Today is the 65th anniversary of the dropping of the atomic bomb on Hiroshima. I was at my grandma's house today (well, yesterday) and the memorial ceremony was on TV (since in Japan, it was already the 6th). It was held in Hiroshima's peace park--right where the above building, which was damaged in the bombing, still stands as an eternal reminder of what happened.
140,000 people died in Hiroshima, as well as thousands afterward from the effects of radiation--cancer, wounds, injuries. This is the first year that an American ambassador is going to the memorial ceremony.
I mean, really. It only took y'all 65 years to attend the memorial service--why even bother at this point? On the one hand, as an American-born young woman of Japanese descent, I am glad that my birth country is acknowledging what it did, since it's never apologized. On the other hand, it feels too little, too late. And yes, I've heard (and was, in fact, taught in school) that the Americans felt they had no other choice at the time--either use the devastating bomb or lose thousands, possibly millions, of American lives. I heard one American guy reiterating that opinion on Japanese TV today.
Excuse me while my cynicism rises to the surface. That, and a good measure of disgust.
Perhaps an invasion of Japan would've lost more American lives. My father's father was in the occupation forces, actually. My mother's father was training. He would've been in the next bunch out of Japanese and into the Pacific islands had the war kept going. My mother's uncle fought in the Philippines and several of the islands--against my Irish-American grandfather. I can't say if the American lives lost would've been quite as devastating in number as the ones lost at Hiroshima and Nagasaki; they certainly wouldn't have echoed down the generations as the bombs did, what with radiation causing cancer, infertility and other diseases over the decades.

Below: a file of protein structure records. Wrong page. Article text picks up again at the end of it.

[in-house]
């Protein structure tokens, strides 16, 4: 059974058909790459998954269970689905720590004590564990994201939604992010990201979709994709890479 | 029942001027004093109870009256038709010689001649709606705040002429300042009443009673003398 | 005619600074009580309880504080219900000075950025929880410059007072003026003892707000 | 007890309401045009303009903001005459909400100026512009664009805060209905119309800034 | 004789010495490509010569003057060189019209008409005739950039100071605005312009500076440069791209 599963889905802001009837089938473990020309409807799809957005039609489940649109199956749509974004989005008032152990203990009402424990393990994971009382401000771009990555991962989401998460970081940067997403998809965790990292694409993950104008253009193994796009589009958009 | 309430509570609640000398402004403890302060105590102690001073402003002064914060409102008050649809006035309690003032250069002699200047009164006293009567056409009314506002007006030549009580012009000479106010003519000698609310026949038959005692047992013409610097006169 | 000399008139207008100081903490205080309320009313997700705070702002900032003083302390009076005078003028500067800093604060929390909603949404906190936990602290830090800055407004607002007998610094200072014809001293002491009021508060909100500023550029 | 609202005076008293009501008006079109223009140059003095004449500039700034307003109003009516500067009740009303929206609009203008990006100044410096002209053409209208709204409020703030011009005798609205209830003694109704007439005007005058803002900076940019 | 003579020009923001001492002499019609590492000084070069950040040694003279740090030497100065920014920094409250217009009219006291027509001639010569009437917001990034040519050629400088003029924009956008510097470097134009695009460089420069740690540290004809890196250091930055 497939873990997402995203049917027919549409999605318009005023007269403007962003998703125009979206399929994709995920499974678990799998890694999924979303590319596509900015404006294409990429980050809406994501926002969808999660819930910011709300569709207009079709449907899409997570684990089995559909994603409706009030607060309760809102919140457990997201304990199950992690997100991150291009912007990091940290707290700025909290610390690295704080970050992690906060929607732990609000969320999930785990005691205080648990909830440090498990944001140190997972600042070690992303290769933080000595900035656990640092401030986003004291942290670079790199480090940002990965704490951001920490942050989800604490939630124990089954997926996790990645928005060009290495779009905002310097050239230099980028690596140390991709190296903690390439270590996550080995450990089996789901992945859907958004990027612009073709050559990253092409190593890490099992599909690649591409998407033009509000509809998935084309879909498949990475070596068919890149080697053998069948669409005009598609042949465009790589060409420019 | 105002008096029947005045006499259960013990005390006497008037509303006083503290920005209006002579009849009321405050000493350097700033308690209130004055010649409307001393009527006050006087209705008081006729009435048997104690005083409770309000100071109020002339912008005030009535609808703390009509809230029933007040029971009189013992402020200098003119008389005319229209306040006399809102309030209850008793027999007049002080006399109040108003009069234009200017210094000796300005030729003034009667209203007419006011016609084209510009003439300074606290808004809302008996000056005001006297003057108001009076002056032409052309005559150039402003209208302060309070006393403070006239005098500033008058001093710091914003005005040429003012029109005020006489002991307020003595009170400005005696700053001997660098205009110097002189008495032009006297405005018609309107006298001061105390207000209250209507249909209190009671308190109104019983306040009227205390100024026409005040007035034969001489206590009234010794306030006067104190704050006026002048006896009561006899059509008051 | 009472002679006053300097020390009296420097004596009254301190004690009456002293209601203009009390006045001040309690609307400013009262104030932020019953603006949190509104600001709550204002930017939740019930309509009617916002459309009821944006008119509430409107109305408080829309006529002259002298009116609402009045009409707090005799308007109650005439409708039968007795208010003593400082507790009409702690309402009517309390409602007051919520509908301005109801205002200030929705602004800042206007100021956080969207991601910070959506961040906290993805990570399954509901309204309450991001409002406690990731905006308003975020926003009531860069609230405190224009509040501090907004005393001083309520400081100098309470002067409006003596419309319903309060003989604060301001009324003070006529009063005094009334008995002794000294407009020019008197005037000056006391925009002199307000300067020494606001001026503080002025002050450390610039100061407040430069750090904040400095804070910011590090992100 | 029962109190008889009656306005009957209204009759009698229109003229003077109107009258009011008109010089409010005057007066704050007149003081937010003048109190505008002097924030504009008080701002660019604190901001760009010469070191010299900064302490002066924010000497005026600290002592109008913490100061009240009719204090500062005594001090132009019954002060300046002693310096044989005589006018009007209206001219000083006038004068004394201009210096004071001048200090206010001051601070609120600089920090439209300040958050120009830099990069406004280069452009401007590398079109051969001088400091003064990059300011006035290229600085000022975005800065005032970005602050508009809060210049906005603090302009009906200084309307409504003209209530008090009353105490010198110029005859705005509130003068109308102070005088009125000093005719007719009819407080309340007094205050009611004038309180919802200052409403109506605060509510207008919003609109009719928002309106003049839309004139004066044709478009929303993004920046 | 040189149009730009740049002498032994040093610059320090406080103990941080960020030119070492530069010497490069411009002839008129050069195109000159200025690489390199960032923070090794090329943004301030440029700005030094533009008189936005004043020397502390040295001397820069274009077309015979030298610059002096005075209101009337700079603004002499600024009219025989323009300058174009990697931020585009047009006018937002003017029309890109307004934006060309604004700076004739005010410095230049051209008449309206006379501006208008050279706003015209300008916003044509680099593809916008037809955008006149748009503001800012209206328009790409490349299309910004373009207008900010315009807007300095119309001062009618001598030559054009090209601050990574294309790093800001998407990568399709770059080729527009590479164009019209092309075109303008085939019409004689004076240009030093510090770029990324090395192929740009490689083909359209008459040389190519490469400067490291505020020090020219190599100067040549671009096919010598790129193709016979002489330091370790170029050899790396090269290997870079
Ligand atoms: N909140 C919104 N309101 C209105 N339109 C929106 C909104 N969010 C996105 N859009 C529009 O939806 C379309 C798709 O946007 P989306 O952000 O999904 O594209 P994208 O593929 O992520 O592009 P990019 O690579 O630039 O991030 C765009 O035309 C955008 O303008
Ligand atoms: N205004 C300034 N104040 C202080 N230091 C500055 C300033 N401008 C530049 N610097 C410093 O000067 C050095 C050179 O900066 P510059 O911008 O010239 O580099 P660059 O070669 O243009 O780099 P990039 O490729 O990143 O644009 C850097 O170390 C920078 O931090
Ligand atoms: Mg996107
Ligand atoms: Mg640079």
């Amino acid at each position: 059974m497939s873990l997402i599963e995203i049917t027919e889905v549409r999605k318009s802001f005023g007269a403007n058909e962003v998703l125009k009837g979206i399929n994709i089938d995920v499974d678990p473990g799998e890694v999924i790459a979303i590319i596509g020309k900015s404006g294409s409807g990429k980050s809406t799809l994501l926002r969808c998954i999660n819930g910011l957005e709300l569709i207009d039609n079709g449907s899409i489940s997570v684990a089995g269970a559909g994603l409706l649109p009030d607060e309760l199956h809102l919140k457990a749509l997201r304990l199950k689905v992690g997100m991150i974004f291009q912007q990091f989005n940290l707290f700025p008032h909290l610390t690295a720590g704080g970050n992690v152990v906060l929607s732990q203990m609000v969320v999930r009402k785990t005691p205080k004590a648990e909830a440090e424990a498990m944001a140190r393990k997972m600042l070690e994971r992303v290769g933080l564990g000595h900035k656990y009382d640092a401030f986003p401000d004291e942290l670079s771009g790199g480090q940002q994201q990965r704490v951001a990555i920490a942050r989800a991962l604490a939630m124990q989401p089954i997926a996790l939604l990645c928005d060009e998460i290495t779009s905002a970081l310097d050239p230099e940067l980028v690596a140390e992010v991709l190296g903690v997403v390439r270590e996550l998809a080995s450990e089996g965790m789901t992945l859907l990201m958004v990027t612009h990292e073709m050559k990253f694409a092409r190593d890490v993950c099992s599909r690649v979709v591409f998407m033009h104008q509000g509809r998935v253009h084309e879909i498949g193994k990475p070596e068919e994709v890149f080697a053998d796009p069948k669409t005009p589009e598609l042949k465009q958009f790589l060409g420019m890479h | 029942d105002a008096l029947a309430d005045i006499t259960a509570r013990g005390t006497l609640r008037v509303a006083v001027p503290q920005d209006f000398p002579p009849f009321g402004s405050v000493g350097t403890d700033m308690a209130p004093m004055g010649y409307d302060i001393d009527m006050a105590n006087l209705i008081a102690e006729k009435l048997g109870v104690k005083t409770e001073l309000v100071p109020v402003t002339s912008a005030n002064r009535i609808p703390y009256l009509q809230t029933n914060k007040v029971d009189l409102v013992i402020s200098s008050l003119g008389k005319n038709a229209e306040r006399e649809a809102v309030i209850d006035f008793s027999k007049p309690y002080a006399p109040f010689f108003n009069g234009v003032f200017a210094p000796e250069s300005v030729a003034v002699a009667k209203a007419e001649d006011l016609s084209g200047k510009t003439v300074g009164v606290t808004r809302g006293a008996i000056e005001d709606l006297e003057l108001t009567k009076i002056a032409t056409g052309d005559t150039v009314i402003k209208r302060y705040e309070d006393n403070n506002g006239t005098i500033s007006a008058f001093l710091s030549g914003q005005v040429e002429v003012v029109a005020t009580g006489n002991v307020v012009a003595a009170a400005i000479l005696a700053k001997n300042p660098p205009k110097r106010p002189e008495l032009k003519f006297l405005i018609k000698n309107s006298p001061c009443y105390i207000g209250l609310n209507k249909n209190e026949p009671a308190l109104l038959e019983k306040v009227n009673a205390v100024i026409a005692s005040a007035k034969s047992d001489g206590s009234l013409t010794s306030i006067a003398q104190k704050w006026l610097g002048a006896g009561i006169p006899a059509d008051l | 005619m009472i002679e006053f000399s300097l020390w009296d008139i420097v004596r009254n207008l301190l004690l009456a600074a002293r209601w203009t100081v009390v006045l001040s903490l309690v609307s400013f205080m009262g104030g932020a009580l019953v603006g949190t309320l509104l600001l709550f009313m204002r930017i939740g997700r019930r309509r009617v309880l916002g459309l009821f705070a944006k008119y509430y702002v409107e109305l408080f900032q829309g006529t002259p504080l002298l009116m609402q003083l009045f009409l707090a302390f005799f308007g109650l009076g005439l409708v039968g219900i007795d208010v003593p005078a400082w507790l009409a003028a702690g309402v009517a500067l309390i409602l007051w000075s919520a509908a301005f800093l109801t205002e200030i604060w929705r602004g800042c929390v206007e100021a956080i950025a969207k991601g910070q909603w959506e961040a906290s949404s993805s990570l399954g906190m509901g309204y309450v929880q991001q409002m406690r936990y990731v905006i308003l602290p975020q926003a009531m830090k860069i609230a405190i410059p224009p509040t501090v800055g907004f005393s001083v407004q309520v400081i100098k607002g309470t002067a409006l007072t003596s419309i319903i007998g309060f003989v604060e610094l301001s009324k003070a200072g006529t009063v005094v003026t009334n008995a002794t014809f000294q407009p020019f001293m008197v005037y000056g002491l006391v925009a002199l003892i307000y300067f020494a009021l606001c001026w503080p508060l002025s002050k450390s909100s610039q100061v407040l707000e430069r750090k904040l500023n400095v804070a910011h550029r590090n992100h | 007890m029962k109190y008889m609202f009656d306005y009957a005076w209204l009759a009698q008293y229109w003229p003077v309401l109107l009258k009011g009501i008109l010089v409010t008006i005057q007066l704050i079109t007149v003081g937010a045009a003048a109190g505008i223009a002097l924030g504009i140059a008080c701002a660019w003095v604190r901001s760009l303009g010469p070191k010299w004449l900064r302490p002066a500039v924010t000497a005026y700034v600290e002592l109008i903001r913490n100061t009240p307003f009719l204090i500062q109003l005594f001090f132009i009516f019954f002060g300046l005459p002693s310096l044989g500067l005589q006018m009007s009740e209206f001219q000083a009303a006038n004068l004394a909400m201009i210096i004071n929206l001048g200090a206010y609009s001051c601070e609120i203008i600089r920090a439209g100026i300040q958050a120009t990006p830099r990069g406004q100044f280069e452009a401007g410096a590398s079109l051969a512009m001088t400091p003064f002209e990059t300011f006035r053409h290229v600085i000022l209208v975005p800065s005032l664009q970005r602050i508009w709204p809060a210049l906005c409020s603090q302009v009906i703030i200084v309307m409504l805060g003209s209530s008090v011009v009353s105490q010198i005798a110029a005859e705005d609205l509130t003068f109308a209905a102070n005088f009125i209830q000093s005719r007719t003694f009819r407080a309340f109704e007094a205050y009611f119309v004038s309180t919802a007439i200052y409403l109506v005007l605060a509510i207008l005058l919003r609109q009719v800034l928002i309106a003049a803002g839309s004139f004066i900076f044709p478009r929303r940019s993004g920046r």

BUT--I'm not going to argue the faulty policies of 65 years ago.
The bomb was dropped from the Enola Gay at 8:15 am.
More pertinent to my family is the Nagasaki bomb--because my family is from a nearby city, in the same prefecture, called Sasebo. That one was dropped on August 9, 1945, 11:02 am and it's still within living memory of my family. My grandma was still a teenager at the time, but she remembers seeing the cloud over Nagasaki from Sasebo.
The Secretary General of the UN visited the Nagasaki memorial site yesterday, I believe. It's the first time that has ever happened, too. 70,000 people died in Nagasaki.